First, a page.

GLASGOW ARCHAEOLOGICAL SOCIETY.
the outer mound grows on a thin strip of dark or mossy
The military way is well seen in a section here. It is 130 feet
4 inches south of the south kerb of the vallum, and is 12 inches
lower than the kerb. It is totally different in its flooring from
any previous portion sectioned. Its surface is not of small and
broken stones as heretofore, but of the rounded whitish freestone of
the district, with a large percentage of silex in its composition—
locally known as "moorland rock." These stones are angular
below, but their upper surfaces are rounded, possibly worn with
traffic. The Roman road at this section, therefore, is a well-
paved causeway. Of course, a thin layer of soil, with a grassy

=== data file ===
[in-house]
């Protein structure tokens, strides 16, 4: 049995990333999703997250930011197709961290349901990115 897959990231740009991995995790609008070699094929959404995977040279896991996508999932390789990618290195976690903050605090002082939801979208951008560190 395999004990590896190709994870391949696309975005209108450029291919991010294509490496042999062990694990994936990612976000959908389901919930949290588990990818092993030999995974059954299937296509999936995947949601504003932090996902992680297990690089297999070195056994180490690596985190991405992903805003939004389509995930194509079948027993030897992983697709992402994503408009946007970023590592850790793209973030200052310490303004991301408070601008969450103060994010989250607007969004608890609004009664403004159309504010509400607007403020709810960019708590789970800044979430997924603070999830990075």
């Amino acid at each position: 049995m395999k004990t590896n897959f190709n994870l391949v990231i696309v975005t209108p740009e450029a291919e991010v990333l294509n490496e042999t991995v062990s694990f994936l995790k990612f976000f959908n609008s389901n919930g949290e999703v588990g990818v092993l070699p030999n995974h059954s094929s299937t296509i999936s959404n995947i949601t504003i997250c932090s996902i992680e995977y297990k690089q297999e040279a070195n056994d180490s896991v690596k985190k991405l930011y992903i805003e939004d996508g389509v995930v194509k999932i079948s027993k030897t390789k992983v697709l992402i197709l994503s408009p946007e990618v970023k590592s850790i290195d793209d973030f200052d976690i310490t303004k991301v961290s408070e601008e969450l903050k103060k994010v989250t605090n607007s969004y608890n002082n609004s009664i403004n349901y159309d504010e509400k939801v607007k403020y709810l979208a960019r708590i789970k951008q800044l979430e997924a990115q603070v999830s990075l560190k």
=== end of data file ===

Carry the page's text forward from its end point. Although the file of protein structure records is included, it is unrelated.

surface, has gathered over it.
At the camp of Roughcastle, which, says Gordon,1 " for
intireness and magnificence exceeds any that are to be seen
on the whole track from sea to sea," a totally new phase of the
explorations might well begin, but, at present, the operations are
confined to three sections of the outer wall—two of them through
the vallum to which the camp is appuied, and which thus forms
the north wall of the camp, and the third in the west wall of the
camp. It is greatly to be desired that, when all the available
data regarding the vallum have been obtained, the camp at
Roughcastle, which is still to a great extent preserved, and
which has never been explored, should be thoroughly taken in
hand. Meanwhile, the information sought for by the Rough-
castle sections and furnished by them has mainly concerned the
structural nature of the rampart.
The western gateway of the camp overhangs a very steep
ascent from the streamlet, known as the Rowantree Burn, the
red-coloured water of which attests its ferruginous character.
On the side and summit of this slope, the three Roughcastle
sections have been made. . The first is through the vallum just
1 Itin. Sept., p. 59.